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NFL upholds Seahawks’ disputed win over Packers
Question of the Day
NEW YORK (AP) - The NFL put its stamp of approval on the still-smoldering outcome of the Green Bay-Seattle game:
Wrong team still wins.
Seahawks 14, Packers 12.
With frustration mounting among coaches, players and fans, the worst fear finally materialized: a mistake by a replacement official would decide the outcome of a game.
It came while the NFL and its regular officials, locked out since June, were in resumed talks in an attempt to resolve the impasse.
That was still a day late for the Packers.
The fiasco, which unfolded on the prominent stage of “Monday Night Football,” was deconstructed by the league Tuesday in a way that surely rendered little comfort for Cheeseheads.
The NFL said Seattle’s last-second touchdown pass should not have counted because Seahawks receiver Golden Tate should have been called for offensive pass interference, ending the game with Green Bay winning.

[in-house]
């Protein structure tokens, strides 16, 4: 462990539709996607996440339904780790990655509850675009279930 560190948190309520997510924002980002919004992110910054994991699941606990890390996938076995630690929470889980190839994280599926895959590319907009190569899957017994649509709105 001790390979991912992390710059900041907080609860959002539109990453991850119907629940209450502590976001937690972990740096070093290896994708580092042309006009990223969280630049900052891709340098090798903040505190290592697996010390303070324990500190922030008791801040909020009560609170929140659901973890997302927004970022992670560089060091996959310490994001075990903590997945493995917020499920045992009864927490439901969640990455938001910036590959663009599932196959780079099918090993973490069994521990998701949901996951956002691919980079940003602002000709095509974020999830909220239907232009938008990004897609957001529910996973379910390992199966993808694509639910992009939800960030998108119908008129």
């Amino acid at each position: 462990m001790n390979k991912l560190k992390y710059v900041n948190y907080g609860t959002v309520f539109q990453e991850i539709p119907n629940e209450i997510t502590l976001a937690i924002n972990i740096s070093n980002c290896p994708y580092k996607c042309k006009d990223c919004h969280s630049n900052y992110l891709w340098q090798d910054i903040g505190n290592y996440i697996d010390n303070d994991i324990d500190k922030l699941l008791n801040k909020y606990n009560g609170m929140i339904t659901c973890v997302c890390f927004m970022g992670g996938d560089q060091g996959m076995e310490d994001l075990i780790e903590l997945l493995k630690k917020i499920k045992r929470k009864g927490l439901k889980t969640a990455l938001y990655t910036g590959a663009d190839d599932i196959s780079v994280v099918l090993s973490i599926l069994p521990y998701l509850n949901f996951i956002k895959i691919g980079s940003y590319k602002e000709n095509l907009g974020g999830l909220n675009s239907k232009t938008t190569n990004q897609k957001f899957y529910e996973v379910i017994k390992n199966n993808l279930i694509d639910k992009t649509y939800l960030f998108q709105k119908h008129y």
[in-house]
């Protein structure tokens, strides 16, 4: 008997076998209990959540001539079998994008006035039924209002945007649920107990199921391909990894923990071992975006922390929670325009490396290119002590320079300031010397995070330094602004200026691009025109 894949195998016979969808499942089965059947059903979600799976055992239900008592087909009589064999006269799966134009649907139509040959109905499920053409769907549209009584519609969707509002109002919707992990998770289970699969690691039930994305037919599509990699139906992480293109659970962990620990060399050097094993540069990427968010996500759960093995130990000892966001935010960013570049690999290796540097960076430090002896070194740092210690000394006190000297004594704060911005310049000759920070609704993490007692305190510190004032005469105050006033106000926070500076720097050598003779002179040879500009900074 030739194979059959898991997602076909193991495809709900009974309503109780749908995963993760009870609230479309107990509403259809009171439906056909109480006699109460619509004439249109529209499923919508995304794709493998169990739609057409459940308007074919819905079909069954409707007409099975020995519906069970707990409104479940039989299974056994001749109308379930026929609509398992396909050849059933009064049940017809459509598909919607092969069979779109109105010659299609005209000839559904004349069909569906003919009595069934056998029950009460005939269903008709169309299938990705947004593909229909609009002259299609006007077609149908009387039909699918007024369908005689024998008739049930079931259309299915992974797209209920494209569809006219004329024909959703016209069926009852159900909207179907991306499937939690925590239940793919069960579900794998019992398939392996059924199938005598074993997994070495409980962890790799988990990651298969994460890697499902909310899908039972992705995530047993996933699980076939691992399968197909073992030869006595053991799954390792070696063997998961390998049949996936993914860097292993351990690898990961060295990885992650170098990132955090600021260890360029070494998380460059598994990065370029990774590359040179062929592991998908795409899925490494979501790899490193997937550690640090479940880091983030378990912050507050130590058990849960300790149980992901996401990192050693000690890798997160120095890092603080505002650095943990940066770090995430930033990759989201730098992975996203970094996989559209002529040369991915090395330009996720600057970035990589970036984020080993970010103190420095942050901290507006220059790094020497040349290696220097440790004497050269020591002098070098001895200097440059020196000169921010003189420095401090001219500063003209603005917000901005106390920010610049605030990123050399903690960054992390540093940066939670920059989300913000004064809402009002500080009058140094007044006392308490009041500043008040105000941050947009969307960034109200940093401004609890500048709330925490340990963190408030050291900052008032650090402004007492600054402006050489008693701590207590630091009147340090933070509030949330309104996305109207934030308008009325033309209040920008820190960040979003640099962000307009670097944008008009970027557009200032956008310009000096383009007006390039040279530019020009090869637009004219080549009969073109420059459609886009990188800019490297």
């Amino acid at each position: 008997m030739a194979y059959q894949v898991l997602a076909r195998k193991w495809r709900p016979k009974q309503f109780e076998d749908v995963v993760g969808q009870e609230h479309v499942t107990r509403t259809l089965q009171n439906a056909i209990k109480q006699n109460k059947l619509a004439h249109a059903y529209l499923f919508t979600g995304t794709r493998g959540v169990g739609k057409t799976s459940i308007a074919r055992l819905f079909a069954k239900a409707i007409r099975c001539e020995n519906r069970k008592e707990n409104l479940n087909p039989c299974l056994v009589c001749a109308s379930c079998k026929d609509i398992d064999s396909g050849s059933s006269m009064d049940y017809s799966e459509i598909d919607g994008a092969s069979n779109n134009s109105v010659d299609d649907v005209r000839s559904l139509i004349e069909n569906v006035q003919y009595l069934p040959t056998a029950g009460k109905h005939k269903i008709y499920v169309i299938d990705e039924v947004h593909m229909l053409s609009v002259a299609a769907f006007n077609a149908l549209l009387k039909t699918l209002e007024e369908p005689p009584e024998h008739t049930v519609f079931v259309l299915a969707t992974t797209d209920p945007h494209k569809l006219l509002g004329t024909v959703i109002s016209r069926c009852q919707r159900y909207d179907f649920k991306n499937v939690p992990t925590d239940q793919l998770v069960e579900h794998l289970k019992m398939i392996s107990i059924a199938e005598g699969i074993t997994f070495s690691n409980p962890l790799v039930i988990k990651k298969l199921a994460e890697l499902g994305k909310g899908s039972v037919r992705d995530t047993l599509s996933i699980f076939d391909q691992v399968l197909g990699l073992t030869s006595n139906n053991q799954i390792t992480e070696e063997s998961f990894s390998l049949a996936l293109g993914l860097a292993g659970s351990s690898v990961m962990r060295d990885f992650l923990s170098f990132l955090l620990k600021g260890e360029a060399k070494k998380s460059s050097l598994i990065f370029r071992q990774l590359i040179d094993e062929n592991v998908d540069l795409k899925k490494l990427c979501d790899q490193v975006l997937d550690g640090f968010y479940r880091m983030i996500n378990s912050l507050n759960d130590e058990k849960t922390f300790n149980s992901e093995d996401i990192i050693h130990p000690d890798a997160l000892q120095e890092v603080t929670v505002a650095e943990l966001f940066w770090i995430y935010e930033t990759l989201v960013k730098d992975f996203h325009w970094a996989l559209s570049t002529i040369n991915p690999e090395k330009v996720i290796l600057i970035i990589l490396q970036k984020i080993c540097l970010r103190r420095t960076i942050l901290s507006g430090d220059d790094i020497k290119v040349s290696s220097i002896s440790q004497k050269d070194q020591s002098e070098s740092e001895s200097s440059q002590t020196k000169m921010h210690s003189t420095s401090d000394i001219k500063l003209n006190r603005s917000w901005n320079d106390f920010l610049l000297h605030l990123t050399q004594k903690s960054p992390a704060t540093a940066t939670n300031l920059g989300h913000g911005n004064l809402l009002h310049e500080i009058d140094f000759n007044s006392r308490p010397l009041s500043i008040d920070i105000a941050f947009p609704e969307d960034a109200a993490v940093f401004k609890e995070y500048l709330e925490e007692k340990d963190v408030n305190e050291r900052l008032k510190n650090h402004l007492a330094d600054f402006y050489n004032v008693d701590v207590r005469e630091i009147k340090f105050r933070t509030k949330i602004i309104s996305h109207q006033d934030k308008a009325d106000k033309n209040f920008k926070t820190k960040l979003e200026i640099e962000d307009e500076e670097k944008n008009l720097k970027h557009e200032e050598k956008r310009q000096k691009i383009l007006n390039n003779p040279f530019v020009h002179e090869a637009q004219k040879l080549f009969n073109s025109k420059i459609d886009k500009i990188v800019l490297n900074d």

Instead, officials ruled it a touchdown, and penalties either way are not reviewable.
That left it to whether Tate and Green Bay safety M.D. Jennings both had possession of the ball. The officials said they did, but the Packers insisted Jennings had clear possession for a game-ending interception. The NFL agreed that the replay was inconclusive, upholding the touchdown and giving Seattle the victory.
Green Bay quarterback Aaron Rodgers, normally a soft-spoken player who didn’t say much after the loss, lashed out on his radio show Tuesday..
“First of all, I’ve got to do something that the NFL is not going to do: I have to apologize to the fans,” he said on ESPN 540-AM in Milwaukee.
Even President Barack Obama got in on the conversation Tuesday, tweeting: “NFL fans on both sides of the aisle hope the refs’ lockout is settled soon.”
By Andrew P. Napolitano
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